Diane Chamberlain has come up with yet another real heart tugging page turner of a novel here. It has everything to satisfy the hungry reader - an adorable little girl, her hunky yet gentle Dad who's misguided innocence leads him astray yet who adores his daughter, romance, loss, crime, action, grief, joy and lots of exciting tension.

Yes the story of good father Travis bringing up his little girl Bella single handedly is practically guaranteed to melt the hardest of hearts.

We first meet Travis and Bella as things are starting to go badly wrong for them, disaster follows disaster and leaves them virtually penniless, jobless, lonely and homeless and desperately looking for work and security.

Meanwhile we are introduced to Erin, grieving mother trying to cope with life after a tragic accident and Robin - Bella's birth mother rebuilding her life after major surgery and trying to put memories of Travis and the baby they created together behind her.

When Travis is unable to find a job locally he's relieved when he gets a lead out of town and decides to up sticks and take Bella across country to a new area to meet a guy he's never met but whom he has been promised will give him work. In a town where he knows no-one and desperate need of someone to babysit Bella he decides to leave her with a woman he hasn't known long but who Bella is comfortable with, and at this point bad begins to go considerably worse!

The story is mostly about making the wrong decisions and the far reaching consequences, about moving on and moving forwards, of loss and grief and relationships and even though there were a couple of times I wanted to shake Travis and shout NOO don't be stupid - you can see why he gets confused and desperate, who amongst us can honestly say we can always remain calm in a crisis and make the best decisions under pressure?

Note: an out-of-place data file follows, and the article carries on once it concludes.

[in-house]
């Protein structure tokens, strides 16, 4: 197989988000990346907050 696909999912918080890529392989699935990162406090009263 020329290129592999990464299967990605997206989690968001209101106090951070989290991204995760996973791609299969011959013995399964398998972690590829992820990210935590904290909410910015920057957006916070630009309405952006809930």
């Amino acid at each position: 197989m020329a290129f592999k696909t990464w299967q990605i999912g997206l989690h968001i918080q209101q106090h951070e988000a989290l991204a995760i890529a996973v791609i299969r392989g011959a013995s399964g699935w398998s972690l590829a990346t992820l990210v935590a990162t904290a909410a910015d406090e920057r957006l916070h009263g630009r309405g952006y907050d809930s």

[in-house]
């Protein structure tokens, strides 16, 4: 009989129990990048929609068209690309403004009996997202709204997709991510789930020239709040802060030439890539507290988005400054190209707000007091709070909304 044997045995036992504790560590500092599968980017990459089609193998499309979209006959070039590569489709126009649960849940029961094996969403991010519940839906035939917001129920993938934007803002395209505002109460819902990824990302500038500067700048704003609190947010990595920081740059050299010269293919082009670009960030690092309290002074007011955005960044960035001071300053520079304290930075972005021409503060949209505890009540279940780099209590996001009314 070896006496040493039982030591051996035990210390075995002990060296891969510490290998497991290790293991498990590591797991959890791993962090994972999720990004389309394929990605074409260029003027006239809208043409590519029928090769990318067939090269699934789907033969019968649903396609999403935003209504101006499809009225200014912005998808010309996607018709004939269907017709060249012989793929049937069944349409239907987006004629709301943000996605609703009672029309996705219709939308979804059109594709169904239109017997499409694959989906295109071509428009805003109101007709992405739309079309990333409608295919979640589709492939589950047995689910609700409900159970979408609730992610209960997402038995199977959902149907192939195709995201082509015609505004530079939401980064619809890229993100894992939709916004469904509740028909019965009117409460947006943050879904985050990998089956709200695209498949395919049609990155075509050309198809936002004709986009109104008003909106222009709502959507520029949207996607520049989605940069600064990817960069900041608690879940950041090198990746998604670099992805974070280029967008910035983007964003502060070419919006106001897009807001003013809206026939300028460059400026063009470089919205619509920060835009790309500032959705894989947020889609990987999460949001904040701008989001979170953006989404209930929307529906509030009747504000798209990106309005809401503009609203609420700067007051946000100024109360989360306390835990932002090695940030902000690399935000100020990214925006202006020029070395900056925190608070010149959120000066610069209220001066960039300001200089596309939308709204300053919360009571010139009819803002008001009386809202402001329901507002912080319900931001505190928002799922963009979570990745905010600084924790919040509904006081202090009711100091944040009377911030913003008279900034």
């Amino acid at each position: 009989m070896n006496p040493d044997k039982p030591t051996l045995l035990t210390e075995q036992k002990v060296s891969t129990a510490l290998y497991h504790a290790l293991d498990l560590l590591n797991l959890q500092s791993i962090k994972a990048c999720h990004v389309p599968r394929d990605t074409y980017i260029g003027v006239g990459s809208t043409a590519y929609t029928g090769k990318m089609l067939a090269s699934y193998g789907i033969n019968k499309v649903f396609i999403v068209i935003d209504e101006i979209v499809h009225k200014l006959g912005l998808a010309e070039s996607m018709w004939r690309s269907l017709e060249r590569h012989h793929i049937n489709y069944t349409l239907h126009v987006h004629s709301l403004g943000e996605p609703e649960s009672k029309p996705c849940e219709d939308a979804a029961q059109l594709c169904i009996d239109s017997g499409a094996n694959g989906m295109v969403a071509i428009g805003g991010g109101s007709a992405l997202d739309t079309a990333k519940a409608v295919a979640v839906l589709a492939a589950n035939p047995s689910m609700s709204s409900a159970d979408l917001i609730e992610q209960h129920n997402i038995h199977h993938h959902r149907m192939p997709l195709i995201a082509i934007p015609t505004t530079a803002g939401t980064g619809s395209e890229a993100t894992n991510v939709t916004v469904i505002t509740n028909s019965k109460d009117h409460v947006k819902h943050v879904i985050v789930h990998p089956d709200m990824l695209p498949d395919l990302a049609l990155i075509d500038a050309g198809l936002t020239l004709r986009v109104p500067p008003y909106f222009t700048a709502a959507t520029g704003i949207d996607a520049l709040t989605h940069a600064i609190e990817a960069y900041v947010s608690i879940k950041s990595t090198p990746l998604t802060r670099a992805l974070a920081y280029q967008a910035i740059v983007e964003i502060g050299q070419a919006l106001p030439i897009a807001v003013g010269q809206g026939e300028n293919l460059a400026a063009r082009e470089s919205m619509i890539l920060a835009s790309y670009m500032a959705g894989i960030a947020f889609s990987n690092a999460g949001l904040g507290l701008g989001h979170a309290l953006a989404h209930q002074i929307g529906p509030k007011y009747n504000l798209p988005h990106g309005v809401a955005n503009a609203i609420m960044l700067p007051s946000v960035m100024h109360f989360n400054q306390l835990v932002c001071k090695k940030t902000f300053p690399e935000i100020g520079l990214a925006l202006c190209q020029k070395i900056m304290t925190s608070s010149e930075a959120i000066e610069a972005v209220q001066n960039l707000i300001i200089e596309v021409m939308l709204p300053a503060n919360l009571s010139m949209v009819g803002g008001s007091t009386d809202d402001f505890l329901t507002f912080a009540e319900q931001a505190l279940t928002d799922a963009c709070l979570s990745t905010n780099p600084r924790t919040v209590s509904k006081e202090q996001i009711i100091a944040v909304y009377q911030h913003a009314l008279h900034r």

Despite a few small anomalies and lots of amazing coincidences, you can forgive these because of the superb story telling. This is that rare thing a book which is truly character AND story driven, with precisely drawn characters so real you'd swear you'd actually met them and enough going on for there to be twists and turns all the way.

A lovely read and one I can highly recommend to existing fans of Ms Chamberlain and those of you who haven't yet tried her superb writing.

Wednesday, 9 May 2012

Beneath the Shadows - Sara Foster

Beneath the ShadowsBeneath the Shadows by Sara Foster
My rating: 4 of 5 stars

A gripping and tense story set in winter in the wilds of the North Yorkshire moors, an area very close to my heart.
Between the pages we meet Grace and her young daughter Millie and very briefly her husband Adam - until he mysteriously disappears, shortly after the young family move into an isolated cottage he has inherited, from his grandparents.

A year after he leaves, and doesn't return, we see Grace return to the tiny Hamlet on the moors, as far removed from her usual life in bustling London as can be and she begins to rebuild her life, face her demons and possibly find answers.